With Humble Hearts, Your Stories Tell…


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Goodnight

#VeteransDayEveryday

LZ: UPDATE!


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I’m going to research this image to verify its authenticity, unless someone knows just how this plane ✈ made it on the flight deck. I can’t imagine it landed There.

Image was found on veteranstoday.com

UPDATE: After researching this image I found a short blurb about it on veteranstoday.com, the article was called ‘Can you transport a B-52 Bomber on an aircraft carrier?’ Here’s what they said:

While this may look like a gag shot, it is actually a “transport of a transport” necessity. The B-52 was in Beirut, Lebanon undergoing routine fuel tank cleaning. Workmen accidentally damaged the bladder system and had to install the bladders from smaller C-130s temporarily.

The plane was flown to nearby McCollough Air Base where it was lifted upon a barge bound for Tyre on the Mediterranean. Once there it was off-loaded onto the carrier deck for transport to Crete where the appropriate tank bladders were installed. It was then flown back to Beirut. Military cooperation in action.  

This photo says you can. It came in over the transom. We can’t vouch for its authenticity but here it is anyway.

World War II Airmen remember captivity — POW series Pt. One


B-24 over Germany

I’ve put this in the “Long Reads” category, you can bookmark and read later. Enjoy!

by Tech. Sgt. Leo Brown

442nd Fighter Wing public affairs

9/25/2007 – WHITEMAN AIR FORCE BASE, Mo. — Part one:  Capture — Airmen remember falling into enemy hands.

NOTE: This is the first of three articles in a series about Airmen from World War II who were shot down and captured by the Germans. The downed flyers eventually ended up in Stalag Luft III, a prison camp in eastern Germany, made famous by the 1963 movie, The Great Escape, based on the book by Paul Brickhill. These Airmen were interviewed during a reunion in Kansas City in April.

Oct. 10, 1943, started out happy for 2nd Lt. Fred Frey, a 23-year co-pilot on a B-17 Flying Fortress. Now 87 years old, he said he’d just received a three-day pass to go to London, but another co-pilot couldn’t make his mission. So Lieutenant Frey, who retired as a lieutenant colonel in 1963, was picked as a pinch hitter for a bombing run on Munster, Germany, which had key railroad junctions and was a part of the Ruhr industrial area. Read more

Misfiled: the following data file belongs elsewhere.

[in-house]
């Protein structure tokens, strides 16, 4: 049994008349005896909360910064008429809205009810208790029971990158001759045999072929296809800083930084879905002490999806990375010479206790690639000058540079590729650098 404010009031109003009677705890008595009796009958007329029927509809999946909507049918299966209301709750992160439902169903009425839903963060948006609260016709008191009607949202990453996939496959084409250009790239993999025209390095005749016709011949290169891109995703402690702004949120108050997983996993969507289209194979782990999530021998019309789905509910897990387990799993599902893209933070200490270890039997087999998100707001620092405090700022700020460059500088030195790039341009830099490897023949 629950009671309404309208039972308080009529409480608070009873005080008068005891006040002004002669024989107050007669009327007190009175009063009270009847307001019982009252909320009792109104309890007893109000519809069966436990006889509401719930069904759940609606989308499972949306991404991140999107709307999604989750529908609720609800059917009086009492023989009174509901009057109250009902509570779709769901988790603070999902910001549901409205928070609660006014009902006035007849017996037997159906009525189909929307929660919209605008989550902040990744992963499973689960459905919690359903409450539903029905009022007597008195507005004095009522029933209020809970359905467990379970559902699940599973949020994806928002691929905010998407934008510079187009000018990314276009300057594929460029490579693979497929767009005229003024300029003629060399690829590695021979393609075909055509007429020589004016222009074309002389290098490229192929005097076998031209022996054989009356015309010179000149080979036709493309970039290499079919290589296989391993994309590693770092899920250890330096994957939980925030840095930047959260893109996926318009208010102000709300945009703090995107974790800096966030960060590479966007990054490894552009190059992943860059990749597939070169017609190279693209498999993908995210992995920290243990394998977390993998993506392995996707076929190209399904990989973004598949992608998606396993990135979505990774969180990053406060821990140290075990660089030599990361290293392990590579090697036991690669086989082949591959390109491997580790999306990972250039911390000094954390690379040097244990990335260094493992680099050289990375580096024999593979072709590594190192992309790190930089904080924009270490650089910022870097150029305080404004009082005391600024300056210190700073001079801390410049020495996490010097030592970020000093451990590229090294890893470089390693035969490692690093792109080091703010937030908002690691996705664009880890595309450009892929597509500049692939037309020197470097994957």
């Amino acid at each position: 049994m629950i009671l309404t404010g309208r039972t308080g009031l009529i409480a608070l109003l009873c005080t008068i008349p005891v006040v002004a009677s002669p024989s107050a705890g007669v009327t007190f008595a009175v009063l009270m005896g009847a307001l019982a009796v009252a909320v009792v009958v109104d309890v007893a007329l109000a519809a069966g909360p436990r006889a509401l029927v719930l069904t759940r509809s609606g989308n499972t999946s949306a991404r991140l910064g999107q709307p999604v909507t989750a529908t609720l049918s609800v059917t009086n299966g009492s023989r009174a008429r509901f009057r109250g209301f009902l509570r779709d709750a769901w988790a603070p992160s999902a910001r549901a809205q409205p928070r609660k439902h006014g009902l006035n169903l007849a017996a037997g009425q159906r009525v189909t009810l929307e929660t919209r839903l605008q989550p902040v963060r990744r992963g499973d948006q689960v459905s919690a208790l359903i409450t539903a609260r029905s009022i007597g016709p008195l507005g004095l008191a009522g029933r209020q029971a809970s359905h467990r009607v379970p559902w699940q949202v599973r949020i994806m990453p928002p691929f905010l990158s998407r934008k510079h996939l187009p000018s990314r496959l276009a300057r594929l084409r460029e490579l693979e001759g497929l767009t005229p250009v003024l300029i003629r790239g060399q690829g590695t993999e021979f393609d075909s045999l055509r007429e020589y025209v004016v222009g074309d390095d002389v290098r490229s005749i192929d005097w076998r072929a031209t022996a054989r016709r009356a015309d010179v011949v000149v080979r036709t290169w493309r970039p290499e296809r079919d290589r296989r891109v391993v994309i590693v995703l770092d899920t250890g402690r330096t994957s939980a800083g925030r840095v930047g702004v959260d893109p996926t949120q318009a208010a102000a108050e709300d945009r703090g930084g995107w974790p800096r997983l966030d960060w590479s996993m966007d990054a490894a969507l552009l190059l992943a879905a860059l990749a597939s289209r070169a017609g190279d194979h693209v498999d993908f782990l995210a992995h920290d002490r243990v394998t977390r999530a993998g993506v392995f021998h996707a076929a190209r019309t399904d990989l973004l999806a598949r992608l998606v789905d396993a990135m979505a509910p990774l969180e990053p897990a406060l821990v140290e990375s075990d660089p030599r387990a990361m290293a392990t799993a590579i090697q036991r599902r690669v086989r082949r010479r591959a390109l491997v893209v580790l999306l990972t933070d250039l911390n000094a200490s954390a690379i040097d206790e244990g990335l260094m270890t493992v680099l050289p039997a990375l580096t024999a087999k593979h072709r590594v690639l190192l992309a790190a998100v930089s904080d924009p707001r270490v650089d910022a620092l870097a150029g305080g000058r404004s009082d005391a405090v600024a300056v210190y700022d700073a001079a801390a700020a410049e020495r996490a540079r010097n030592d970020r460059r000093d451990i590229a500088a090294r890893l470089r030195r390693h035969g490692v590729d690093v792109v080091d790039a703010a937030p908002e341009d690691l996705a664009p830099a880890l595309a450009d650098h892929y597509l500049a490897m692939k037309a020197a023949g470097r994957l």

This Veterans Day Marked The End Of An Era


This Nov. 11  marked the last Veterans Day with combat troops deployed in support of Operation Enduring Freedom.

“Thank you for your service.”

It’s a line that today’s veterans have become accustomed to and to which some awkwardly struggle to find a response. Read more

What The Civil War Teaches Us About Women In Combat


  • Marines and Sailors attending the Lioness Program, receive training in Al Asad, Iraq on various Improvised Explosive Devices being used to attack Coalition and Iraqi forces. Photo by Sgt James R. Richardson

The historical study of women soldiers in past conflicts, such as the Civil War, provides a compelling argument for women in combat.

Editor’s Note: Portions of this essay originally appeared in “The Women’s War: Separate Spheres and Women Soldiers in the American Civil War,” a culmination of the author’s undergraduate research. Read more

Image of the Day: 13 November 2014


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Have you ever seen the underbelly of an aircraft carrier? Now you have! This is the USS Dwight D. Eisenhower sitting in dry dock. The ⚓ anchors alone are enormous! For perspective, there’s a man standing at the bottom on the left side.
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#Navy #USNavy #AmericasNavy navy.com